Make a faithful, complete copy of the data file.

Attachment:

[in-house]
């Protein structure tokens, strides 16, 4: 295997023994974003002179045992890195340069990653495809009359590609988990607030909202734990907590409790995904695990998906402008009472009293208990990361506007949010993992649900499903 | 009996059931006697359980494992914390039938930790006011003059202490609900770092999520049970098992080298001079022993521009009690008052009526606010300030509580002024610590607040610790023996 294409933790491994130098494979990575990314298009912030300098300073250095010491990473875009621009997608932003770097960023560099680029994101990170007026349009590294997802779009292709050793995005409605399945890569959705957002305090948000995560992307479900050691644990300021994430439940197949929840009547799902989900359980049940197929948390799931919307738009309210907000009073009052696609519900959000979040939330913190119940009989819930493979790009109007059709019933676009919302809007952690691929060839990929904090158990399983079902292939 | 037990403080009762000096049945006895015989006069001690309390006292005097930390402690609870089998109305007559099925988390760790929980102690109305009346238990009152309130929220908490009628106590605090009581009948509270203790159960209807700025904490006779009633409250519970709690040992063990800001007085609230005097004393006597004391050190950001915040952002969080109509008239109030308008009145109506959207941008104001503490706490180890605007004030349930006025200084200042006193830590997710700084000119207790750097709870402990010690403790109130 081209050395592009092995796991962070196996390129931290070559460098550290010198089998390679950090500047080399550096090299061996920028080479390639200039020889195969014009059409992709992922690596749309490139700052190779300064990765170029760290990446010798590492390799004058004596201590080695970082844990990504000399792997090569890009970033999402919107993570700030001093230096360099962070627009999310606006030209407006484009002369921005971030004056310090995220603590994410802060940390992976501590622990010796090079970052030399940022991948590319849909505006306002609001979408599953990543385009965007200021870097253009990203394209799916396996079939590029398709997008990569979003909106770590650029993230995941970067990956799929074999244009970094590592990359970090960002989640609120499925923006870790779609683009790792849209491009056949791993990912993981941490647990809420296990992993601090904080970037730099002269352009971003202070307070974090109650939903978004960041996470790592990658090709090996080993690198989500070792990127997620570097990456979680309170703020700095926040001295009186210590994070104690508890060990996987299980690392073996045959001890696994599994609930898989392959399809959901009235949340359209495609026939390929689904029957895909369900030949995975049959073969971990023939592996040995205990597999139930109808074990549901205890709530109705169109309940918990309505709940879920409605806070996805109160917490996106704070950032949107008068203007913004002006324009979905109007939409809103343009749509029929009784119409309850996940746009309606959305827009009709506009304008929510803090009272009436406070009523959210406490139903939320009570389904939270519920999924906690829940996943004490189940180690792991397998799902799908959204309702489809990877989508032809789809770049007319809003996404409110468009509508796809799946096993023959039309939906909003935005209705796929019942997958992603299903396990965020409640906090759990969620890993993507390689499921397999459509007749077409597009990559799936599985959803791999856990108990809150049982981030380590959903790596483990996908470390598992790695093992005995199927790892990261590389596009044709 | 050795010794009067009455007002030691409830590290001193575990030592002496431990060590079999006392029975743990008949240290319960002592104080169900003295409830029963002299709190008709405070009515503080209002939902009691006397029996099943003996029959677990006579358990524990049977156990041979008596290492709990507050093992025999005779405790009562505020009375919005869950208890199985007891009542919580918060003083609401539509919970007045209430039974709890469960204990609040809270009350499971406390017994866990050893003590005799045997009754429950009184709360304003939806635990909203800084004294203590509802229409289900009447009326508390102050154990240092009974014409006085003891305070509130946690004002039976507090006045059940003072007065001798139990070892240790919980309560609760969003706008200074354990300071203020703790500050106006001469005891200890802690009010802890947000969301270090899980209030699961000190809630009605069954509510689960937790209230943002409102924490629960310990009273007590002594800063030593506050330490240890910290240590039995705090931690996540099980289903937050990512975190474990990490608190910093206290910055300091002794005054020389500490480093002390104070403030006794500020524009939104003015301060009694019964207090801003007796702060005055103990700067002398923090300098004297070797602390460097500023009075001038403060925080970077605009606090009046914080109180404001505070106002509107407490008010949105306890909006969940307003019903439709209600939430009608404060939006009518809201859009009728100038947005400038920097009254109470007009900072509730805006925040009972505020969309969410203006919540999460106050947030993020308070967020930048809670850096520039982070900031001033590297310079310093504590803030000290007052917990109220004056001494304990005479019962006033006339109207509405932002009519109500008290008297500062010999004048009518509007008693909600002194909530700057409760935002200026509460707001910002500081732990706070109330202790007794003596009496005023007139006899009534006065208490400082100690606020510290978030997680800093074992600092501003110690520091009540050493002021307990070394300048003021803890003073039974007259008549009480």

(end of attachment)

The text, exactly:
[in-house]
């Protein structure tokens, strides 16, 4: 295997023994974003002179045992890195340069990653495809009359590609988990607030909202734990907590409790995904695990998906402008009472009293208990990361506007949010993992649900499903 | 009996059931006697359980494992914390039938930790006011003059202490609900770092999520049970098992080298001079022993521009009690008052009526606010300030509580002024610590607040610790023996 294409933790491994130098494979990575990314298009912030300098300073250095010491990473875009621009997608932003770097960023560099680029994101990170007026349009590294997802779009292709050793995005409605399945890569959705957002305090948000995560992307479900050691644990300021994430439940197949929840009547799902989900359980049940197929948390799931919307738009309210907000009073009052696609519900959000979040939330913190119940009989819930493979790009109007059709019933676009919302809007952690691929060839990929904090158990399983079902292939 | 037990403080009762000096049945006895015989006069001690309390006292005097930390402690609870089998109305007559099925988390760790929980102690109305009346238990009152309130929220908490009628106590605090009581009948509270203790159960209807700025904490006779009633409250519970709690040992063990800001007085609230005097004393006597004391050190950001915040952002969080109509008239109030308008009145109506959207941008104001503490706490180890605007004030349930006025200084200042006193830590997710700084000119207790750097709870402990010690403790109130 081209050395592009092995796991962070196996390129931290070559460098550290010198089998390679950090500047080399550096090299061996920028080479390639200039020889195969014009059409992709992922690596749309490139700052190779300064990765170029760290990446010798590492390799004058004596201590080695970082844990990504000399792997090569890009970033999402919107993570700030001093230096360099962070627009999310606006030209407006484009002369921005971030004056310090995220603590994410802060940390992976501590622990010796090079970052030399940022991948590319849909505006306002609001979408599953990543385009965007200021870097253009990203394209799916396996079939590029398709997008990569979003909106770590650029993230995941970067990956799929074999244009970094590592990359970090960002989640609120499925923006870790779609683009790792849209491009056949791993990912993981941490647990809420296990992993601090904080970037730099002269352009971003202070307070974090109650939903978004960041996470790592990658090709090996080993690198989500070792990127997620570097990456979680309170703020700095926040001295009186210590994070104690508890060990996987299980690392073996045959001890696994599994609930898989392959399809959901009235949340359209495609026939390929689904029957895909369900030949995975049959073969971990023939592996040995205990597999139930109808074990549901205890709530109705169109309940918990309505709940879920409605806070996805109160917490996106704070950032949107008068203007913004002006324009979905109007939409809103343009749509029929009784119409309850996940746009309606959305827009009709506009304008929510803090009272009436406070009523959210406490139903939320009570389904939270519920999924906690829940996943004490189940180690792991397998799902799908959204309702489809990877989508032809789809770049007319809003996404409110468009509508796809799946096993023959039309939906909003935005209705796929019942997958992603299903396990965020409640906090759990969620890993993507390689499921397999459509007749077409597009990559799936599985959803791999856990108990809150049982981030380590959903790596483990996908470390598992790695093992005995199927790892990261590389596009044709 | 050795010794009067009455007002030691409830590290001193575990030592002496431990060590079999006392029975743990008949240290319960002592104080169900003295409830029963002299709190008709405070009515503080209002939902009691006397029996099943003996029959677990006579358990524990049977156990041979008596290492709990507050093992025999005779405790009562505020009375919005869950208890199985007891009542919580918060003083609401539509919970007045209430039974709890469960204990609040809270009350499971406390017994866990050893003590005799045997009754429950009184709360304003939806635990909203800084004294203590509802229409289900009447009326508390102050154990240092009974014409006085003891305070509130946690004002039976507090006045059940003072007065001798139990070892240790919980309560609760969003706008200074354990300071203020703790500050106006001469005891200890802690009010802890947000969301270090899980209030699961000190809630009605069954509510689960937790209230943002409102924490629960310990009273007590002594800063030593506050330490240890910290240590039995705090931690996540099980289903937050990512975190474990990490608190910093206290910055300091002794005054020389500490480093002390104070403030006794500020524009939104003015301060009694019964207090801003007796702060005055103990700067002398923090300098004297070797602390460097500023009075001038403060925080970077605009606090009046914080109180404001505070106002509107407490008010949105306890909006969940307003019903439709209600939430009608404060939006009518809201859009009728100038947005400038920097009254109470007009900072509730805006925040009972505020969309969410203006919540999460106050947030993020308070967020930048809670850096520039982070900031001033590297310079310093504590803030000290007052917990109220004056001494304990005479019962006033006339109207509405932002009519109500008290008297500062010999004048009518509007008693909600002194909530700057409760935002200026509460707001910002500081732990706070109330202790007794003596009496005023007139006899009534006065208490400082100690606020510290978030997680800093074992600092501003110690520091009540050493002021307990070394300048003021803890003073039974007259008549009480």